Sunday, July 6, 2008

K-Movie; S Diary

"The memories I thought I would lose, held me close. I don't know what kind of love will find me or leave me, but I think I will be able to keep good memories of it." - Nah Jin Hee - S Diary
I didn't feel like investing this holiday weekend in an entire kdrama television series, so I looked around for a movie. S Diary seemed to fit bill nicely.

Several of my favorite actors are in S Diary; Kim Sun-A, Gong Yoo, Hyun Bin's mother from Kim Sam Soon and even a cameo of a young pre-Army Jang Hyuk. The premise of the story is that Jini (Sun-A) gets dumped yet again by her latest boyfriend (played early on by Jang Hyuk). He rather cruelly points out to her that she is smothering him and he is simply unable to tolerate the relationship any longer. He goads her into seeking out her past lovers to prove to her that he is right.

We flashback to Jini few years previously, singing in her parish choir at her Catholic Church. She crushes on the choir director played by Lee Hyeon Woo. This affair was brief, documenting Jini's first intimate experience with a man; Jini is sweet and virginal. He abandons her to become a priest.

Jini then takes up with another man, played by Kim So Roo (who I recognize but can't for the life of me place). KSR plays a biker who enjoys the passion that he and Jini share. Jini cooks and cleans for KSR, supports him really. He eventually dumps her when he finally makes it onto the police force and he marries someone more suitable.

The most explicit relationship for Jini is with an artist played by Gong Yoo. They meet on New Years Eve and ring the new year in with sex and a lot of it. Jini is older than GY, helps take car of his mother's dog, plays video games with him, goes clubbing with him, but this fails to hold his interest for very long. We see him work his magic on some younger girls at the club.

So at the point Jang Hyuk breaks up with Jini, she takes some time to re-read her diaries - in as much an effort to prove Jang Hyuk wrong as anything else. She looks her old lovers up and learns that from their perspective - hey, we had a little fun, nothing more, let it go.

Girls don't let things go that easily. Probably better if we did, but we don't.

Jini begins a campaign of revenge. When they individually refuse to pay her the amount she determines would be fair compensation for her body and her effort, she decides to exact payment in another way. With the help of her two gay men friends, she puts viagra in the priest's wine, she vandalizes the cop's car, and she kidnaps the dog and makes it look like she had it made into stew. There's more, but those are the big ticket items.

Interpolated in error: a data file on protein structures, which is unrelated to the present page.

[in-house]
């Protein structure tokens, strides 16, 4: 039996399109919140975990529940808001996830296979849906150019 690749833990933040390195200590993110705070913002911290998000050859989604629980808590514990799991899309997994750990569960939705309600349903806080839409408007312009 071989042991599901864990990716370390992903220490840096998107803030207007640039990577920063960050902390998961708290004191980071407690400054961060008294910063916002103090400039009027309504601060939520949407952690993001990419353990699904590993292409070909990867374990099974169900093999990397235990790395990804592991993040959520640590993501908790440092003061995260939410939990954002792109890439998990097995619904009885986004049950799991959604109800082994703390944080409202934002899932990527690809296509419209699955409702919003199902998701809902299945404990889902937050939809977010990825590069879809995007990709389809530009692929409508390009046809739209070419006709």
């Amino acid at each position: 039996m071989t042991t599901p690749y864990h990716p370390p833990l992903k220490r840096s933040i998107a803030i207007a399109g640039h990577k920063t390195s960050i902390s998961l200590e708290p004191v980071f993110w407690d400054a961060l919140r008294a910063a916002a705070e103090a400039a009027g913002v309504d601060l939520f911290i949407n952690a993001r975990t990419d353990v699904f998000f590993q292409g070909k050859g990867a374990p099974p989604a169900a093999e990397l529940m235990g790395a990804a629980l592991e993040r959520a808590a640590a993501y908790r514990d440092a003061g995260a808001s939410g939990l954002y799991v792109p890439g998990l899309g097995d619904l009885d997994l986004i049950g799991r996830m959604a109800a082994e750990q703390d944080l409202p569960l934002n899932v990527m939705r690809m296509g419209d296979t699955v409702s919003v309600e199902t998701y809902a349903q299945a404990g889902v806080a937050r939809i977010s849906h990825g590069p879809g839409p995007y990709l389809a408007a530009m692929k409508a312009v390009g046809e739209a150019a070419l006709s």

All the old flames eventually pay up, and while Jini is celebrating her success, she realizes that she still feels hollow and empty and no amount of financial compensation is going to take that pain away.

The comedy was mediocre, the romance - much more explicit than what I have been used to in the typical k-drama format ~ a change to be sure ~ this ain't no hand holding. But what has stayed with me and what I really enjoyed about the film was the message at the end.

Like so many women, Jini realizes that all those years she tried to be what she thought her men wanted her to be. She always tried to suit them, rather than finding out what suited her. She searches her soul and realizes that the memories created is not her experience alone. These are experiences shared with her lovers. These men contributed to the person she is today, a person of warmth and value who is ready to discover who she is and what makes her happy. She lets go of the bitterness and remembers with fondness all the good that they experienced together.
"The memories that I held precious were not just my own. I can't erase them myself, so I send them back."
We then see moments from each of her lovers, moments of their joy with Jini, what they found enchanting or passionate or beautiful or charming in her that they cherished. We are meant to realize that there is always giving and taking in every relationship. We are meant to remember that it's not just we who are impacted; we too touch everyone we encounter in some way. It's up to us to let go of the bitterness and remember with fondness all the good experienced.

A lovely movie, wrapped up in some bawdy obvious humor, but that had a sweet message. I liked it.

3 Comments:

Anonymous said...

My! The best review I've read about SDiary... Bookmarking (can I use this on KSA's website - that is once i find the time to re-opne it... maybe in 2 or 3 years time... hehehe).
S Diary, i believe, is the best movie of KSA to date... not many can appreciate it. I needed more time as well. It was the first KSA movie I watched after MNIKSS, and the 'shock' (shock - ksa is not kim sam soon) was left in me than really thinking about the movie's meaning. After a few more re-watch, the film became more and more endearing to me... now that I was able to focus on the story and not on KSA anymore... Really really nice message. Did you know that KSA learned a lot from filming this movie as well? She learned to let go her past love too... good story for women, right?
-alodia

Anonymous said...

i was wondering, at the end did jini send to her exlovers her diaries or just copies of her book?

E said...

I think just copies of her book.

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